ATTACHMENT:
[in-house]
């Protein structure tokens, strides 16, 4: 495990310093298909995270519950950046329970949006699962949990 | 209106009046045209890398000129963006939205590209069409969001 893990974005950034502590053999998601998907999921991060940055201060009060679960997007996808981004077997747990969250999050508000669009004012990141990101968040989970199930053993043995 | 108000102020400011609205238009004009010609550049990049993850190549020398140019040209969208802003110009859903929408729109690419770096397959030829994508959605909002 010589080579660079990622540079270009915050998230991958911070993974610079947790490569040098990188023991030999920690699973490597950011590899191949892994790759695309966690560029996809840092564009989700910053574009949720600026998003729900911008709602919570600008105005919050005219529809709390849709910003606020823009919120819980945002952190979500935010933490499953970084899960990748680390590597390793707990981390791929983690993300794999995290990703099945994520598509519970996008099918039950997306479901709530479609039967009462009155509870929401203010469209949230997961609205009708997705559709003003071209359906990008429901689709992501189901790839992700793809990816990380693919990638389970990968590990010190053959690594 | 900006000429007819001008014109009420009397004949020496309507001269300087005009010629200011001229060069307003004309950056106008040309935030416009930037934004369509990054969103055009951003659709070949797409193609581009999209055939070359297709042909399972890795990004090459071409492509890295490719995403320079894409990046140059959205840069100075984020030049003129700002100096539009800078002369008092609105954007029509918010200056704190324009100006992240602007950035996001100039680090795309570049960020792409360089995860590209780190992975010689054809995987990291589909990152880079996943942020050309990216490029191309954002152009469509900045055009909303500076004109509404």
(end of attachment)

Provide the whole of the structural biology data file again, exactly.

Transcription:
[in-house]
């Protein structure tokens, strides 16, 4: 495990310093298909995270519950950046329970949006699962949990 | 209106009046045209890398000129963006939205590209069409969001 893990974005950034502590053999998601998907999921991060940055201060009060679960997007996808981004077997747990969250999050508000669009004012990141990101968040989970199930053993043995 | 108000102020400011609205238009004009010609550049990049993850190549020398140019040209969208802003110009859903929408729109690419770096397959030829994508959605909002 010589080579660079990622540079270009915050998230991958911070993974610079947790490569040098990188023991030999920690699973490597950011590899191949892994790759695309966690560029996809840092564009989700910053574009949720600026998003729900911008709602919570600008105005919050005219529809709390849709910003606020823009919120819980945002952190979500935010933490499953970084899960990748680390590597390793707990981390791929983690993300794999995290990703099945994520598509519970996008099918039950997306479901709530479609039967009462009155509870929401203010469209949230997961609205009708997705559709003003071209359906990008429901689709992501189901790839992700793809990816990380693919990638389970990968590990010190053959690594 | 900006000429007819001008014109009420009397004949020496309507001269300087005009010629200011001229060069307003004309950056106008040309935030416009930037934004369509990054969103055009951003659709070949797409193609581009999209055939070359297709042909399972890795990004090459071409492509890295490719995403320079894409990046140059959205840069100075984020030049003129700002100096539009800078002369008092609105954007029509918010200056704190324009100006992240602007950035996001100039680090795309570049960020792409360089995860590209780190992975010689054809995987990291589909990152880079996943942020050309990216490029191309954002152009469509900045055009909303500076004109509404």